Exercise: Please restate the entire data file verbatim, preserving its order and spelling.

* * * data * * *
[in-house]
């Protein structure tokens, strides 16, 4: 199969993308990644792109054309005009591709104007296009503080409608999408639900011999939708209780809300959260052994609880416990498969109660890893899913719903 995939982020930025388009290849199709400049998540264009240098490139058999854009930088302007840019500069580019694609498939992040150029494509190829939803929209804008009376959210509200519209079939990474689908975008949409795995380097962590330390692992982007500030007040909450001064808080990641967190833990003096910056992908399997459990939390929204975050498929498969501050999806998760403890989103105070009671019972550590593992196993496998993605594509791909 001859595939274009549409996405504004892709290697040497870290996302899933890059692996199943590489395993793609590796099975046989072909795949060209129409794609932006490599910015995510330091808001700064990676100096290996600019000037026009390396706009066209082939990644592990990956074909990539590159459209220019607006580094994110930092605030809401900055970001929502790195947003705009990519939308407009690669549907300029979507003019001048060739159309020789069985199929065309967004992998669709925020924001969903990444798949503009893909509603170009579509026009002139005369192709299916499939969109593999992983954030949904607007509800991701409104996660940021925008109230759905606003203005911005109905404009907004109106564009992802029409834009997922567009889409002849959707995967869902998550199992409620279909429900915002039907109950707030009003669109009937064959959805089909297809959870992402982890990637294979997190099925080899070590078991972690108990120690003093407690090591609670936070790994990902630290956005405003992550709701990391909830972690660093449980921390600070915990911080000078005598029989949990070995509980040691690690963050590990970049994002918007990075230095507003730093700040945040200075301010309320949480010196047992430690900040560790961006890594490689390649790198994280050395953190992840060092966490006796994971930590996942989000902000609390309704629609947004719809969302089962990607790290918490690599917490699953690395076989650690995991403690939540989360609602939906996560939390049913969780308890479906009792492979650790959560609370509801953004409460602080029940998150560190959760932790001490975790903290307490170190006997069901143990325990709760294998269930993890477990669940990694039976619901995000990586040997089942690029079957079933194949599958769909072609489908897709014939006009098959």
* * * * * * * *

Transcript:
[in-house]
């Protein structure tokens, strides 16, 4: 199969993308990644792109054309005009591709104007296009503080409608999408639900011999939708209780809300959260052994609880416990498969109660890893899913719903 995939982020930025388009290849199709400049998540264009240098490139058999854009930088302007840019500069580019694609498939992040150029494509190829939803929209804008009376959210509200519209079939990474689908975008949409795995380097962590330390692992982007500030007040909450001064808080990641967190833990003096910056992908399997459990939390929204975050498929498969501050999806998760403890989103105070009671019972550590593992196993496998993605594509791909 001859595939274009549409996405504004892709290697040497870290996302899933890059692996199943590489395993793609590796099975046989072909795949060209129409794609932006490599910015995510330091808001700064990676100096290996600019000037026009390396706009066209082939990644592990990956074909990539590159459209220019607006580094994110930092605030809401900055970001929502790195947003705009990519939308407009690669549907300029979507003019001048060739159309020789069985199929065309967004992998669709925020924001969903990444798949503009893909509603170009579509026009002139005369192709299916499939969109593999992983954030949904607007509800991701409104996660940021925008109230759905606003203005911005109905404009907004109106564009992802029409834009997922567009889409002849959707995967869902998550199992409620279909429900915002039907109950707030009003669109009937064959959805089909297809959870992402982890990637294979997190099925080899070590078991972690108990120690003093407690090591609670936070790994990902630290956005405003992550709701990391909830972690660093449980921390600070915990911080000078005598029989949990070995509980040691690690963050590990970049994002918007990075230095507003730093700040945040200075301010309320949480010196047992430690900040560790961006890594490689390649790198994280050395953190992840060092966490006796994971930590996942989000902000609390309704629609947004719809969302089962990607790290918490690599917490699953690395076989650690995991403690939540989360609602939906996560939390049913969780308890479906009792492979650790959560609370509801953004409460602080029940998150560190959760932790001490975790903290307490170190006997069901143990325990709760294998269930993890477990669940990694039976619901995000990586040997089942690029079957079933194949599958769909072609489908897709014939006009098959």